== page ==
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In which I continue to seek part time employment as the ruler of the world.

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Category archive: Libertarianism

Tuesday July 18 2017

Again, nothing much here today, but there is something by me over at Samizdata, entitled ”The overheating Samsung S24F356 – and thoughts about why there are so many complaints about capitalism”.

My quest for a new computer screen, alluded to here some days ago, lasted rather longer than I thought it would.  But at least I got a Samizdata posting out of it all.

I also finally managed to finish and submit a short summary of this talk by Marc Sidwell, which I will inform you of again when it is posted.  This talk happened nearly a year ago.  I personally did not take this long to summarise it, but I did take a few weeks longer than I had hoped.  And, I fear, promised.

Friday June 30 2017

Last night I sent out the reminder emails concerning my meeting tonight, the first of the ones listed in the previous posting, and I hoped for a few more replies saying: I’ll be there.  So far: nothing.  So now I am worried there won’t be enough people, and I will look like a plonker.  This morning I woke up, but then went back to sleep and had a scary and absurdly over-the-top warning dream about what a disaster tonight is going to be.  The plot line was: I went out shopping for stuff, and didn’t even get back in time myself.  Maybe the message was: relax.  It’ll be bad.  But it won’t be this bad.

So, now I face a day of fretting, and a day of making optimistic preparations for what could be a fiasco that won’t need them.  So, what did I just do?  I dashed off a Samizdata posting about the rise of Jeremy Corbyn, and what a bad thing this is.

This is not as crazy as it sounds.  If there is one thing that will totally ruin by last-Friday-of-the-month meetings it is the universal (but unstated-to-my-face) understanding that I am now a person of zero significance, the significance of whose meetings is likewise: zero.  But, I like these meetings, so long as people attend them in sufficient numbers, and I would miss them if I stopped doing them.  So, I need to put myself about more, on Samizdata and generally.  Even though what I really like doing is reading books about people like Chopin, listening to music by people like Chopin, wandering around London and posting pretty pictures of it here, waffling about them, and troubling nobody.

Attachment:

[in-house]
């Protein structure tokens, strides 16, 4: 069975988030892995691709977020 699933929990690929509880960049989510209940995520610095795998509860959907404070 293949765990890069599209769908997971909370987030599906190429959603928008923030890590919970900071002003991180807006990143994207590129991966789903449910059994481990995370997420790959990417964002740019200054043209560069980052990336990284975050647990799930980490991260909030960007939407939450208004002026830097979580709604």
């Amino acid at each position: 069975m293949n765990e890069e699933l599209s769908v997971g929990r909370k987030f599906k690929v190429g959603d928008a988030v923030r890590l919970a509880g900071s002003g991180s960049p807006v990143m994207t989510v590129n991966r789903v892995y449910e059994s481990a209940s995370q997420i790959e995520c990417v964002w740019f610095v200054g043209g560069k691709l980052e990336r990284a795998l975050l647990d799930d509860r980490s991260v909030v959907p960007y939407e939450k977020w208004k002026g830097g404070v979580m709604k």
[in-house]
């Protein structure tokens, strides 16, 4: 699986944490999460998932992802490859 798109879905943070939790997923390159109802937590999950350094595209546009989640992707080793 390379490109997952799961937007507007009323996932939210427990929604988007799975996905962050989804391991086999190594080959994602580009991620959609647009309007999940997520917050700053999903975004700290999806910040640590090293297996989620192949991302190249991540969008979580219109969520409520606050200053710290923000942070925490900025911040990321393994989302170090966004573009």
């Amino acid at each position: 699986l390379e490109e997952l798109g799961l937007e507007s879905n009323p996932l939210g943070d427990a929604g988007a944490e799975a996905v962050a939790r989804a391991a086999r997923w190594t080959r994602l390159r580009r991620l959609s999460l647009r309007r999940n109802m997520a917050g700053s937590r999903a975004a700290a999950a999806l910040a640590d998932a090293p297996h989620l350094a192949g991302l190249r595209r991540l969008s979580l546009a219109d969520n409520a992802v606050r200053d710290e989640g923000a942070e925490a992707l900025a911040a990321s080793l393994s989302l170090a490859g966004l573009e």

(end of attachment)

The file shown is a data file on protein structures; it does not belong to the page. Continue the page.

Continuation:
When you get old, you have to go on being what you are and doing what you do, even if you’d rather not.

Thursday June 29 2017

June 30th (i.e. tomorrow): Barry Macleod-Cullinane is a Conservative local councillor, and as a libertarian of long standing he is perfectly qualified to speak about “Townhall Libertarianism”. 

July 28th: Leandro d’Vintmus is a Brazilian, and a musician.  And also interested in how political and psychological libertarianism interact and reinforce each other.  Very different from the usual sort of Brian’s Last Friday, and all the better for it.

Aug 25th: Nico Metten will speak about “Libertarian Foreign Policy”.  Nico is your classic unswerving libertarian, except that he talks rather quietly.  Insofar as, in this complex matter, there are distinctions to be made, subtleties to be teased out, hairs to be split, we can depend upon him to make them, tease them out, split them.

Sept 29th: Financial journalist Tom Burroughes (aka Samizdata’s Johnathan Pearce), financial journalist, will speak about the (in his (and in my) opinion) very bad idea of a “universal basic income”.

Oct 27th: Rob Fisher, who is a parent, will offer some reflections about that.

Also fixed: January 26th 2018: Tim Evans, Professor in Business and Political Economy at Middlesex University Business School, will speak about the business of higher education, which is one of Britain’s most significant export industries.  We libertarians are used to complaining about higher education for the bad ideas that if all too often spreads.  But what about the economics of the higher education business?

Plenty of food for thought, I think you will agree.

Thursday June 08 2017

Yes, Jamie Bartlett spoke to Libertarian Home last night, at the Two Chairmen, Dartmouth Street, London SW1, and I was very impressed.  So impressed that this morning, I went to this much bother:

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Click on any of those little squares and get to the bigger picture.  They all look much the same to me, apart from the first two.  If you want to make further use of any of them, further use away.  If you would like a larger original version of any of these photos, get in touch.